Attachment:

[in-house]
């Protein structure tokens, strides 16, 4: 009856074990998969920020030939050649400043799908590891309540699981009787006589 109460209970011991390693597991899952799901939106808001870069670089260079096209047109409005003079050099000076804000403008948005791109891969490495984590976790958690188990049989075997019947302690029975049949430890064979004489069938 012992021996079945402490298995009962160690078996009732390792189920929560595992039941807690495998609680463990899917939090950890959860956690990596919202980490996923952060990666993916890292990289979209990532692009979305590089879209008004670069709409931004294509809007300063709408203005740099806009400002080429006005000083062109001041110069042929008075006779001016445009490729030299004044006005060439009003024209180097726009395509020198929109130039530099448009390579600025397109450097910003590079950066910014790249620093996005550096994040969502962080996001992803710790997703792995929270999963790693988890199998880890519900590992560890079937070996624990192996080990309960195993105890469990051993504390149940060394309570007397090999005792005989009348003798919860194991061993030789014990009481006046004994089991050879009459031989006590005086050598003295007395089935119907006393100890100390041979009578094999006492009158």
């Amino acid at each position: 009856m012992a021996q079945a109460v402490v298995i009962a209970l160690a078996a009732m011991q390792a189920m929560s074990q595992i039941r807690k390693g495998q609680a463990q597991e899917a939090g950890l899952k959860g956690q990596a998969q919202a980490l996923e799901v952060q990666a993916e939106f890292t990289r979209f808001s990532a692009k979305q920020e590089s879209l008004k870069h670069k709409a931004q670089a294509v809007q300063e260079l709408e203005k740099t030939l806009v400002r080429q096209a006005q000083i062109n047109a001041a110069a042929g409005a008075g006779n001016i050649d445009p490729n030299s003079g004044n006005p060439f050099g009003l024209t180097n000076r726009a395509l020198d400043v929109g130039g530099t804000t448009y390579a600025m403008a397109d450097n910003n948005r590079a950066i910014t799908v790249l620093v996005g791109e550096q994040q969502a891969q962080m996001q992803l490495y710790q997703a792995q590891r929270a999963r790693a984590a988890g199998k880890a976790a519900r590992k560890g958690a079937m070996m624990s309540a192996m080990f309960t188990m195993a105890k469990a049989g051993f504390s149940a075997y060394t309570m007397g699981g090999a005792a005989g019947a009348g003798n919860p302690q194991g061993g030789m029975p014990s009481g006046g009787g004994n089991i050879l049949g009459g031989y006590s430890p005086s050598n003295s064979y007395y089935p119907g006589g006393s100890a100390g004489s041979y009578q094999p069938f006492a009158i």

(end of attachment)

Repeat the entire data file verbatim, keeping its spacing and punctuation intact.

[in-house]
């Protein structure tokens, strides 16, 4: 009856074990998969920020030939050649400043799908590891309540699981009787006589 109460209970011991390693597991899952799901939106808001870069670089260079096209047109409005003079050099000076804000403008948005791109891969490495984590976790958690188990049989075997019947302690029975049949430890064979004489069938 012992021996079945402490298995009962160690078996009732390792189920929560595992039941807690495998609680463990899917939090950890959860956690990596919202980490996923952060990666993916890292990289979209990532692009979305590089879209008004670069709409931004294509809007300063709408203005740099806009400002080429006005000083062109001041110069042929008075006779001016445009490729030299004044006005060439009003024209180097726009395509020198929109130039530099448009390579600025397109450097910003590079950066910014790249620093996005550096994040969502962080996001992803710790997703792995929270999963790693988890199998880890519900590992560890079937070996624990192996080990309960195993105890469990051993504390149940060394309570007397090999005792005989009348003798919860194991061993030789014990009481006046004994089991050879009459031989006590005086050598003295007395089935119907006393100890100390041979009578094999006492009158």
């Amino acid at each position: 009856m012992a021996q079945a109460v402490v298995i009962a209970l160690a078996a009732m011991q390792a189920m929560s074990q595992i039941r807690k390693g495998q609680a463990q597991e899917a939090g950890l899952k959860g956690q990596a998969q919202a980490l996923e799901v952060q990666a993916e939106f890292t990289r979209f808001s990532a692009k979305q920020e590089s879209l008004k870069h670069k709409a931004q670089a294509v809007q300063e260079l709408e203005k740099t030939l806009v400002r080429q096209a006005q000083i062109n047109a001041a110069a042929g409005a008075g006779n001016i050649d445009p490729n030299s003079g004044n006005p060439f050099g009003l024209t180097n000076r726009a395509l020198d400043v929109g130039g530099t804000t448009y390579a600025m403008a397109d450097n910003n948005r590079a950066i910014t799908v790249l620093v996005g791109e550096q994040q969502a891969q962080m996001q992803l490495y710790q997703a792995q590891r929270a999963r790693a984590a988890g199998k880890a976790a519900r590992k560890g958690a079937m070996m624990s309540a192996m080990f309960t188990m195993a105890k469990a049989g051993f504390s149940a075997y060394t309570m007397g699981g090999a005792a005989g019947a009348g003798n919860p302690q194991g061993g030789m029975p014990s009481g006046g009787g004994n089991i050879l049949g009459g031989y006590s430890p005086s050598n003295s064979y007395y089935p119907g006589g006393s100890a100390g004489s041979y009578q094999p069938f006492a009158i």